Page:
Jump to content

How I Learned to Stop Worrying ...


Recommended Posts

Tim the Equaliser


I've given the amplitude response for acoustic music and described in general terms what is done to "sharpen up" commercial recordings. And I think we largely agree on this. Tim's experiments, on axis with headphones, are pretty much what I'd expect to happen if you EQ at those high frequencies.


I'm not so happy with the recommendations of Recording EQ.com because I remember Producers doing this sort of thing when I was on the Pro side and Mastering engineers rolling it all out again because they understood the problems is caused.

Given perfect electronics it probably does none, but a trawl through Stereophile's Amplifier measurements show some bummers. Any amplifier's distortion rises with frequency and most manufacturers quote a mid band figure (1 kHz ) which would be much worse at 10 kHz. High Frequency intermodulation distortion can be a major problem with some amplifiers too. As I've already explained you won't hear anything from your speakers at much over 10 kHz and I may have already said that we tested our present speakers on a variety of golden ears with a 32 kHz sample rate and a brick wall filter at 16 kHz that none were able to detect.


I've been talking to Martin about this one and he's of the opinion that increasing the signal level at high frequencies will not be audible at those frequencies, but it will mix with and intermodulate lower ones. It is this extra distortion you will hear and it will vary depending on the performance of all the equipment in the replay chain. Tim the phone's findings are about what you'd expect and Tim the EQ's experiments where 2 dB is audible require further investigation IMO.


I do hope this makes sense.


Link to comment

I tried to complete the experiment by getting off axis from my Sennheisers, but I seem to have pulled a muscle in my neck.


I think the bottom line with software eq is that, unlike adjusting tone through component upgrades, it is inexpensive (free, even) and easy. Try it. Whatever you hear works for me. For my own part, I had to carefully choose the material boost 9db to hear anything in that 12 - 16khz band, even with the drivers just a few millimeters from my ears. The line between that and inaudible is a fine one.




I confess. I\'m an audiophool.

Link to comment

I'm listening to "Bye Bye Blackbird" off of Miles Davis' "Round About Midnight" (wonderful album!), and the 16k slider in iTunes may as well be a volume control for a mic hanging over the ride cymbal! I can hear the effect with as little as 3 db boost, and I can take it all the way to 12 db with almost no impact on the rest of the track. Of course this is simple, small combo jazz without much to get in that cymbal's sonic space, but it still tells me that this free eq is pretty precise and might be very useful with a bit of practice and experimentation. Makes me want to look for much more capable graphic and parametric software eqs to play with...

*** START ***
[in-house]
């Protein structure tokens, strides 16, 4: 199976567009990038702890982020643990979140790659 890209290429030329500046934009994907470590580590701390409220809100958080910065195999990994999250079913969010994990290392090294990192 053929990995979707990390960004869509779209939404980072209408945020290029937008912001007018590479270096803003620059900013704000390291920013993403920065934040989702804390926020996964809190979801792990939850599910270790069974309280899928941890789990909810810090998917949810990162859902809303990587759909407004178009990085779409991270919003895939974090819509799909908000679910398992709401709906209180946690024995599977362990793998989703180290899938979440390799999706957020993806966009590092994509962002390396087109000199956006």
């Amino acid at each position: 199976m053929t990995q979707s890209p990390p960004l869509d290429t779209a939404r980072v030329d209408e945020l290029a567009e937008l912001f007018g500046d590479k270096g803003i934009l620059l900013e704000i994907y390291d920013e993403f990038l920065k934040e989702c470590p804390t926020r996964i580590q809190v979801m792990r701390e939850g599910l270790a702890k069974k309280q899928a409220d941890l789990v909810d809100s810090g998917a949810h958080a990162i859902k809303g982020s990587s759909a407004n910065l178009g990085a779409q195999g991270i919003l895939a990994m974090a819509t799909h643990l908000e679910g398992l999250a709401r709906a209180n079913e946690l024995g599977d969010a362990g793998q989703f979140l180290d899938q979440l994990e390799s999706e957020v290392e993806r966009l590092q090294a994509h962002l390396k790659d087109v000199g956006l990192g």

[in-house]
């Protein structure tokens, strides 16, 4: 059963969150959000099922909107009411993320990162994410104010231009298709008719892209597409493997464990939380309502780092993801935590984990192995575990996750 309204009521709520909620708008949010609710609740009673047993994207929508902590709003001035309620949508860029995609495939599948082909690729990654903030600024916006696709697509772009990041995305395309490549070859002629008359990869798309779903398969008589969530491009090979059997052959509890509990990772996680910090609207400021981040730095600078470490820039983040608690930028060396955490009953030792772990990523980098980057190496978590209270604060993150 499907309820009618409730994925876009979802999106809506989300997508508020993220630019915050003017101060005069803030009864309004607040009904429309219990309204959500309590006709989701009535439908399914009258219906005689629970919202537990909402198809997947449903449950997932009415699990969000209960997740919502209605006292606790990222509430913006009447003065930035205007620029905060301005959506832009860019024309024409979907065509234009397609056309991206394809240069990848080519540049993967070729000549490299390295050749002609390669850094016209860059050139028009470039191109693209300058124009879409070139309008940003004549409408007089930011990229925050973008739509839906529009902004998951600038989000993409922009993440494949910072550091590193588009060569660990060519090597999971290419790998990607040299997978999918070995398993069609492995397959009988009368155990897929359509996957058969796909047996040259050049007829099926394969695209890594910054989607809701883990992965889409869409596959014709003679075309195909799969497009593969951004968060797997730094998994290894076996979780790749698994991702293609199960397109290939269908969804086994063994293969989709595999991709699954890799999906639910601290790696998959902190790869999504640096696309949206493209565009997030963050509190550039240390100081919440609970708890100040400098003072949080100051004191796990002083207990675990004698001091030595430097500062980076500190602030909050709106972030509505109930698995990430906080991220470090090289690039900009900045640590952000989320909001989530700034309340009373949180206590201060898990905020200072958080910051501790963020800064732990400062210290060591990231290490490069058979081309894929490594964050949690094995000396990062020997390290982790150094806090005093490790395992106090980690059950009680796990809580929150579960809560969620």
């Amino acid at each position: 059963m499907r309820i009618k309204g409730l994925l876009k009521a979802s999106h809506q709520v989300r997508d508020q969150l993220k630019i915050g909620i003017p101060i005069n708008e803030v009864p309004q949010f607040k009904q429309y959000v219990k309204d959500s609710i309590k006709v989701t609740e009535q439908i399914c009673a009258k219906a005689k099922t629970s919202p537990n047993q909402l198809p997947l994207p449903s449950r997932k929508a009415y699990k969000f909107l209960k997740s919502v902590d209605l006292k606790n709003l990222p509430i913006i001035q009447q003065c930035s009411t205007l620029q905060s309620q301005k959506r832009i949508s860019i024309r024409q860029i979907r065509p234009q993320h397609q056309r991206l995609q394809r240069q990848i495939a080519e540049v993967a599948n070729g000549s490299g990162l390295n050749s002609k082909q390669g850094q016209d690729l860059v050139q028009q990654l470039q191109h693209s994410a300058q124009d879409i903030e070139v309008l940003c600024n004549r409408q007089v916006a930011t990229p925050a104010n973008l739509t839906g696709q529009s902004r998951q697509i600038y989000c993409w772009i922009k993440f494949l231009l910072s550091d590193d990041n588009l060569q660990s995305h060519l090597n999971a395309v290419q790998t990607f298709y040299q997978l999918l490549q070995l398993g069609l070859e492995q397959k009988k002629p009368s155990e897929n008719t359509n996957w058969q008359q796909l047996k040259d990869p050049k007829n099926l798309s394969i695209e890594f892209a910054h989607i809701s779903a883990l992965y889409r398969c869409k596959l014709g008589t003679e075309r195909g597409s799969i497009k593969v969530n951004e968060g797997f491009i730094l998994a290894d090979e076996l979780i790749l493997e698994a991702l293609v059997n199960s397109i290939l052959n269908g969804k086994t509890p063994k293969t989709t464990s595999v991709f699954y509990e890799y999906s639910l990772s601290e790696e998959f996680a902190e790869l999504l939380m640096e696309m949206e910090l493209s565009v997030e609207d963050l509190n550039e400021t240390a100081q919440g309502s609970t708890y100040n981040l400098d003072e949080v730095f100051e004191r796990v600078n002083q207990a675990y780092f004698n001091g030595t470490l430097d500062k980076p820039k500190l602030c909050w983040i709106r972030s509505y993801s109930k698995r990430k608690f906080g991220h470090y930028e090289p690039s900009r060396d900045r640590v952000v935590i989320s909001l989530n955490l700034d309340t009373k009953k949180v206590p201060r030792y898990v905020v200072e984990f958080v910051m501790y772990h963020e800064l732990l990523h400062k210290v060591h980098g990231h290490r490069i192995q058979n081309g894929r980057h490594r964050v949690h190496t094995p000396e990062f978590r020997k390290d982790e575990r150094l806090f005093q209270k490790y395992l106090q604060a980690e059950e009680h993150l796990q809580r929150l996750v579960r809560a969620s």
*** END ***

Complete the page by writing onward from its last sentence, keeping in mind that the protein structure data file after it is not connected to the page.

Ooo! Oooo! This is even more interesting -- that 12k slider has about half the "volume control" effect of the 8k slider, but while the 12K boost gives it sheen and opens it up a bit (if not taken too far), 8k makes that ride cymbal very hashy and hissy. Reminds me of my ex-wife.




I confess. I\'m an audiophool.

Link to comment

Tim wrote: "I'm listening to "Bye Bye Blackbird" off of Miles Davis' "Round About Midnight" (wonderful album!), and the 16k slider in iTunes may as well be a volume control for a mic hanging over the ride cymbal! I can hear the effect with as little as 3 db boost, and I can take it all the way to 12 db with almost no impact on the rest of the track."


Yup, that is pretty much in line with my experience. Not with this particular song, but with cymbals in general.


Cheers,[br] - Tim

Link to comment

Ash -


Maybe we differ in opinion because I listen to more "produced" recordings than I do of naturally recorded acoustic works?


I know for certain that I can afftect vocal sibilance by adjusting the the EQ in the 8-10KHz range. A few years ago, when I owned speakers that I felt exaggerated sibilance, I went on a small quest to rectify the problem with EQ. As part of the process, I recorded my own voice and ran it through an RTA to see where the "esses" showed up. I did the same with a particularly sibilant recording of a femal vocalist. What I saw in both cases were peaks in the 8-10K range.